Straw may offer gold for drought feed

By Aerin Einstein-Curtis contact

- Last updated on GMT

©iStock.com/jowil
©iStock.com/jowil

Related tags: Cattle

Wheat straw supports young cattle growth, production when included in a diet with wet corn gluten feed, says US researcher. 

A team of researchers at Kansas State University ran a set of experiments using ammoniated wheat straw as a trial ingredient the diets of growing calves.

The work was part of an effort to find low-cost alternative feed ingredients after a period of drought, said Dale Blasi, professor in the department of animal sciences and industry and extension specialist at Kansas State University and manager and director of the KSU Beef Stocker Unit and Animal Identification Knowledge Laboratory.

“In the Beef Belt there was significant drought,”​ he told FeedNavigator. “The availability of roughages [was low], and [they were] very high in price.”

His group examines practical ways to help producers meet their challenges, he said. The research to design an alternative ration that would work during similar conditions is part of that effort.

The experiments included a feeding trial with beef calves and a digestion analysis with a group of heifers, he said.

The group found there were no differences between the use of regular wheat straw and ammoniated wheat straw, said Blasi. Neither did quite as well as the alfalfa/prairie grass control diet; however the gain to feed results were close.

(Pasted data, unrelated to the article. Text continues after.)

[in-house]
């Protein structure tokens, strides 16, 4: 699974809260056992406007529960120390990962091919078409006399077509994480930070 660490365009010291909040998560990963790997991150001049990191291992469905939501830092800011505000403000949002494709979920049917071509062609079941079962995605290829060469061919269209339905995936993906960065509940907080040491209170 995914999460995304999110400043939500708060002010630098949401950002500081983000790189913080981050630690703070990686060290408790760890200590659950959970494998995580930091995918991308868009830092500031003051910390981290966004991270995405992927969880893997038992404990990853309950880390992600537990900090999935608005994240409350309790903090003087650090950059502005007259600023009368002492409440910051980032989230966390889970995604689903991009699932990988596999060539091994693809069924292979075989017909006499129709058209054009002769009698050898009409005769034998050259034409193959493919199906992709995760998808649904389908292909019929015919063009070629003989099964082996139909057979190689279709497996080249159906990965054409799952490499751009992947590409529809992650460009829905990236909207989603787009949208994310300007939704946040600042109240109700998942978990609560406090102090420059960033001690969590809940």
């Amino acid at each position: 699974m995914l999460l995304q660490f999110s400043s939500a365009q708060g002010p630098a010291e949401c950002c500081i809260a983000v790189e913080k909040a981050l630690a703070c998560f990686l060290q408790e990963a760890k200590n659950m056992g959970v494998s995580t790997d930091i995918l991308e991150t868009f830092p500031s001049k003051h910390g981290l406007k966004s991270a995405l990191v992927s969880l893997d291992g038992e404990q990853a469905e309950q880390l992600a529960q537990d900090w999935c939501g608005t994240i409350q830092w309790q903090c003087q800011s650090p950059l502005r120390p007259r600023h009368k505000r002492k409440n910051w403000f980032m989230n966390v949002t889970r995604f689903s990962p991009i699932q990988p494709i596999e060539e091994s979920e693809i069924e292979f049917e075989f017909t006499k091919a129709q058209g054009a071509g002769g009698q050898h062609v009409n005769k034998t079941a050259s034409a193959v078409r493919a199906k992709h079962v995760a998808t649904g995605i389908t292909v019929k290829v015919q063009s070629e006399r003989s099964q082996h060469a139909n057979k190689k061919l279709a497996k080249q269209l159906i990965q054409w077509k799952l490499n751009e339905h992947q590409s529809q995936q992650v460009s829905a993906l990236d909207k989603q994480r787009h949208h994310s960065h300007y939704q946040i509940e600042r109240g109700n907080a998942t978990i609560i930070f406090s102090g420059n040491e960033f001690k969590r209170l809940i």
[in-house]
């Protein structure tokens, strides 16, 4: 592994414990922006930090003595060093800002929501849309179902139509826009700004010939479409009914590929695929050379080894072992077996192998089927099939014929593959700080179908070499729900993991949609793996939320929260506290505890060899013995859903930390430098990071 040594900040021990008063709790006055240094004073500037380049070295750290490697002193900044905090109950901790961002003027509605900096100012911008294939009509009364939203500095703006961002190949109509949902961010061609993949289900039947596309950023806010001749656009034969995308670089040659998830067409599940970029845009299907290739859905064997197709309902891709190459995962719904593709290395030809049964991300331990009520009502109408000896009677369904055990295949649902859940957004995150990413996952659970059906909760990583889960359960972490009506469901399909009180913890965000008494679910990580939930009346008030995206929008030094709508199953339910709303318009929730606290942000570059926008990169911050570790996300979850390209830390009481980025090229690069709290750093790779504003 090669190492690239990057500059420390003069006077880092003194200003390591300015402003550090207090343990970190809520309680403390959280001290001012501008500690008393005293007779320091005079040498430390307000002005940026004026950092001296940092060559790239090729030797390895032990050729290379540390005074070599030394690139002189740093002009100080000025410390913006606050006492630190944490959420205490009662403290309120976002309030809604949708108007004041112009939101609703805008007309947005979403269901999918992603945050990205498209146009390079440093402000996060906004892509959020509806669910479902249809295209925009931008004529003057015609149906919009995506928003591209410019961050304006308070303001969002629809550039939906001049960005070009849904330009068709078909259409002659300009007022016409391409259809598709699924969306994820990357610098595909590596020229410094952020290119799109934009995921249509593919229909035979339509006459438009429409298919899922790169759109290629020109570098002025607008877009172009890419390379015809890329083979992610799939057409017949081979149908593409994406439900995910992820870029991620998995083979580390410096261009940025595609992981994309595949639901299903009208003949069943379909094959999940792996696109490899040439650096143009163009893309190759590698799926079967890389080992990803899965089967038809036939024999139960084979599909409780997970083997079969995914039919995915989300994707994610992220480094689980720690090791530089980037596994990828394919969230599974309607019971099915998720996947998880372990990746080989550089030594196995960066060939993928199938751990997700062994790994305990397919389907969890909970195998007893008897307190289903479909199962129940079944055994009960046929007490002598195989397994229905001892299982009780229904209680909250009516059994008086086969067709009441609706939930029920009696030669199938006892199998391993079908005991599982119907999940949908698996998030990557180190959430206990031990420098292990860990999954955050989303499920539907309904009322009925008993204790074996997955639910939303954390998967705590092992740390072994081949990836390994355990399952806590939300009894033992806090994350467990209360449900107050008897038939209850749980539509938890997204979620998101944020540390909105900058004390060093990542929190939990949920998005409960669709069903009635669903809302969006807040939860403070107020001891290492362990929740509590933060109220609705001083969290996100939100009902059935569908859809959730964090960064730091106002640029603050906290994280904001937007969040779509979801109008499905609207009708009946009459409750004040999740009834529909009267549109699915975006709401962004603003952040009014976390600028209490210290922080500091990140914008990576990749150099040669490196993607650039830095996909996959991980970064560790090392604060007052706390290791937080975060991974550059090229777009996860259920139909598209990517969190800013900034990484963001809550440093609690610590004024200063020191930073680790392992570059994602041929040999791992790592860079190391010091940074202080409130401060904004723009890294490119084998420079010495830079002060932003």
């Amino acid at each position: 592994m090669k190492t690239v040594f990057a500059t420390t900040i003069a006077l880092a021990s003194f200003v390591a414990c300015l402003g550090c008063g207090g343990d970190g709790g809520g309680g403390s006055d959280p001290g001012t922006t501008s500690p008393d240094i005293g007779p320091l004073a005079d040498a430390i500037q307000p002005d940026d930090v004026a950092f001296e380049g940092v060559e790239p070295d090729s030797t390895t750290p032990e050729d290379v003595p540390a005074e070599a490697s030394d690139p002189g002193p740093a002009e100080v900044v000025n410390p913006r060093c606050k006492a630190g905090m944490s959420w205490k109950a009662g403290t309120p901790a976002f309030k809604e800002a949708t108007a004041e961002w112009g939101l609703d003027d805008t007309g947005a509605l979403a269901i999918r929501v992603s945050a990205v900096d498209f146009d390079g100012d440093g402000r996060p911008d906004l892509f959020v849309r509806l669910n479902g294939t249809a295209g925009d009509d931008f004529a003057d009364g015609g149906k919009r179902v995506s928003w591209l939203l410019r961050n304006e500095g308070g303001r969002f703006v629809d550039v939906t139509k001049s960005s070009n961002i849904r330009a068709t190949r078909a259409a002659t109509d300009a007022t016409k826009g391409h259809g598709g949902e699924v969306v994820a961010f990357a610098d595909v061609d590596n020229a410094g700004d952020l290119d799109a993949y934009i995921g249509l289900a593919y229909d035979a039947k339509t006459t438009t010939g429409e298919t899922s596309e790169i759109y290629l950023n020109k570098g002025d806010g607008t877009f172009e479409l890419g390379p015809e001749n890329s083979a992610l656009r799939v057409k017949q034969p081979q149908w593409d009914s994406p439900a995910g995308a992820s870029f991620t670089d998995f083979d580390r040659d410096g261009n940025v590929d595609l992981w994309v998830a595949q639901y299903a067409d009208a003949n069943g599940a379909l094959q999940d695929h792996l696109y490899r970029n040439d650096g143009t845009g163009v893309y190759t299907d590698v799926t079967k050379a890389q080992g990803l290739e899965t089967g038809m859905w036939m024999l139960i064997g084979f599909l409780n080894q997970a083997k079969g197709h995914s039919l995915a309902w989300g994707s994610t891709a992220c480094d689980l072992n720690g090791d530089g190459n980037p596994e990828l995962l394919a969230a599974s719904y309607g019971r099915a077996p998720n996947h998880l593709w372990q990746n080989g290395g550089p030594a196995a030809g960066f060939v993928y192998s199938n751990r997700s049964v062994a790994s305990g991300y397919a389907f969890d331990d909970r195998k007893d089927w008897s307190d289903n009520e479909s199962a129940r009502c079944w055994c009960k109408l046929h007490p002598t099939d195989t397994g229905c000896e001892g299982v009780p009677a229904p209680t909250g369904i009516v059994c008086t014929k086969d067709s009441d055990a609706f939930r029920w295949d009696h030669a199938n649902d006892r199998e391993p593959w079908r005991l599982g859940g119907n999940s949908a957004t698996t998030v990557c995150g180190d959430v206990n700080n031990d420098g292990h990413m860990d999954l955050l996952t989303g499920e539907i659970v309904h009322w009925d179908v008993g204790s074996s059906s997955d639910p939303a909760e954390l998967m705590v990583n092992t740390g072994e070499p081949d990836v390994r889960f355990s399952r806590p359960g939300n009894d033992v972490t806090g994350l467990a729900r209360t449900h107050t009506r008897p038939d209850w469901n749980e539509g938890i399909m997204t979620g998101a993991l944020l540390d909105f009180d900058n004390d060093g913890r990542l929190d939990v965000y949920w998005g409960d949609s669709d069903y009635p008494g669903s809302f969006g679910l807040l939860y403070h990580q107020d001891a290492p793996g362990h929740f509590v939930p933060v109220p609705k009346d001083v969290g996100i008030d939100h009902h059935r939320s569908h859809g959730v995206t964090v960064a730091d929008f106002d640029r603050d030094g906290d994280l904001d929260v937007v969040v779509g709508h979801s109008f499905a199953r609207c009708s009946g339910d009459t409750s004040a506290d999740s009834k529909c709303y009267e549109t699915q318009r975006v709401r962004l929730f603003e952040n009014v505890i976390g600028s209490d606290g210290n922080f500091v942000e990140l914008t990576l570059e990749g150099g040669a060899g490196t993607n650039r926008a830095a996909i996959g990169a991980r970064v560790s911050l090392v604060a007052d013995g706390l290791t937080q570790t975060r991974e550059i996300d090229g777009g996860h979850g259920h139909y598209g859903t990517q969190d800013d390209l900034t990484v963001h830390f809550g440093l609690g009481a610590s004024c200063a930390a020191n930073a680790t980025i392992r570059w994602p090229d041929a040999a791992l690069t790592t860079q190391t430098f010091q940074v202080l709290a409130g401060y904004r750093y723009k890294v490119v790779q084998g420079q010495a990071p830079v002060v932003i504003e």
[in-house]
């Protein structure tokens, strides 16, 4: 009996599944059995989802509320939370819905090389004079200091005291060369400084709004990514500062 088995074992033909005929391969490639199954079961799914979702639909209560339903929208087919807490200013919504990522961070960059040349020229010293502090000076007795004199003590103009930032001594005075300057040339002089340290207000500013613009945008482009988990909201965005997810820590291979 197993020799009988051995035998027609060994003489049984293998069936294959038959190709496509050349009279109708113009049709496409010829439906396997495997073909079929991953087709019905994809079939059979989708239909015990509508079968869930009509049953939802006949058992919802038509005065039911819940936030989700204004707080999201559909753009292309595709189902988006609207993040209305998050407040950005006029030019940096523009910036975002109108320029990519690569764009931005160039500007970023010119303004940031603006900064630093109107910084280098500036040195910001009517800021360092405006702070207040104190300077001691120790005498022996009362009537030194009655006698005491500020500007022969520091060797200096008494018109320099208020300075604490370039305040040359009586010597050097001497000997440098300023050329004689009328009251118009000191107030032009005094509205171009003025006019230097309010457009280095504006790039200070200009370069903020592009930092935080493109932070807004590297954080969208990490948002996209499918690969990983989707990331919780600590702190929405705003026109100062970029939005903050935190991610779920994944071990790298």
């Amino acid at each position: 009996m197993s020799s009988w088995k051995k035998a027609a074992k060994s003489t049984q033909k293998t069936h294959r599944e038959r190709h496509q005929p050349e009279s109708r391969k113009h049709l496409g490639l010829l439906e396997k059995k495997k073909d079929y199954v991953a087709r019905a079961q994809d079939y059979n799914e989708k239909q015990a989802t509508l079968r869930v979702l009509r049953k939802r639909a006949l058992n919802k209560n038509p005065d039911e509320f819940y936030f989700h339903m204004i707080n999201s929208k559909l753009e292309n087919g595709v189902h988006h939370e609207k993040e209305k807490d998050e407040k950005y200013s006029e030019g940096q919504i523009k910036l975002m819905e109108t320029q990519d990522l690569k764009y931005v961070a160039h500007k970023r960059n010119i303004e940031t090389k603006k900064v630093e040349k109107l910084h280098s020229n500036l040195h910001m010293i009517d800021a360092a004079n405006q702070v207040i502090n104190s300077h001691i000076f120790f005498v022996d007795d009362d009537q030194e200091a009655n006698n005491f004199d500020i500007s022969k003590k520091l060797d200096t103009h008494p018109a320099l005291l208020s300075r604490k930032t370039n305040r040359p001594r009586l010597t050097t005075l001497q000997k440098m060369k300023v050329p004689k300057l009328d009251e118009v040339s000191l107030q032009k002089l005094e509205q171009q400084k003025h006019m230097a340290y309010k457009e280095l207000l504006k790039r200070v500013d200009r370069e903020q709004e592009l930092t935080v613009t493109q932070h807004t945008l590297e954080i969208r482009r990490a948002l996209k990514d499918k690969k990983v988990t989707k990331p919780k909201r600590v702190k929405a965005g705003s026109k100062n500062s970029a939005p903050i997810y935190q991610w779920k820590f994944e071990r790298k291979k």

Why straw?

The group looked at the use of wheat straw because there already is a significant body of literature regarding the inclusion of ammoniated wheat straw in the diet of adult beef cattle and gestating beef cattle, said Blasi. “It can constitute a significant amount of their dry matter,”​ he added.

Ammoniated wheat straw is one that has been treated with anhydrous ammonia, he said. The process takes about two to four weeks and the product can last up to a year.

The treatment improves the digestibility of the straw and its use by the cow, said Blasi. However, little work had been done exploring the use of the feed ingredient with juvenile or developing cattle.

Another reason for the interest in an alternative feed ingredient during a drought situation is that more traditional products like alfalfa can see price increases, he said.

Alfalfa hay during the most recent drought went for about $210 a ton, and normally it is about $100 a ton, said Blasi. Similarly, alternative forages like prairie grass sold for about $150 a ton, where a typical price is $60-70.

In some parts of the US, like Kansas, producers should be aware of the possibility of drought and plan for it, he said. The state faces drought conditions about every five to seven years and has a shallow enough soil bed that crop stress can be seen after even a short spell of dry weather.

“Next time we’ll be better prepared to help people when they try to formulate their diets in the least cost fashion,”​ he said.  

The study 

In the first experiment, 288 beef steer were given one of three diets for a period of 56 days, said the researchers.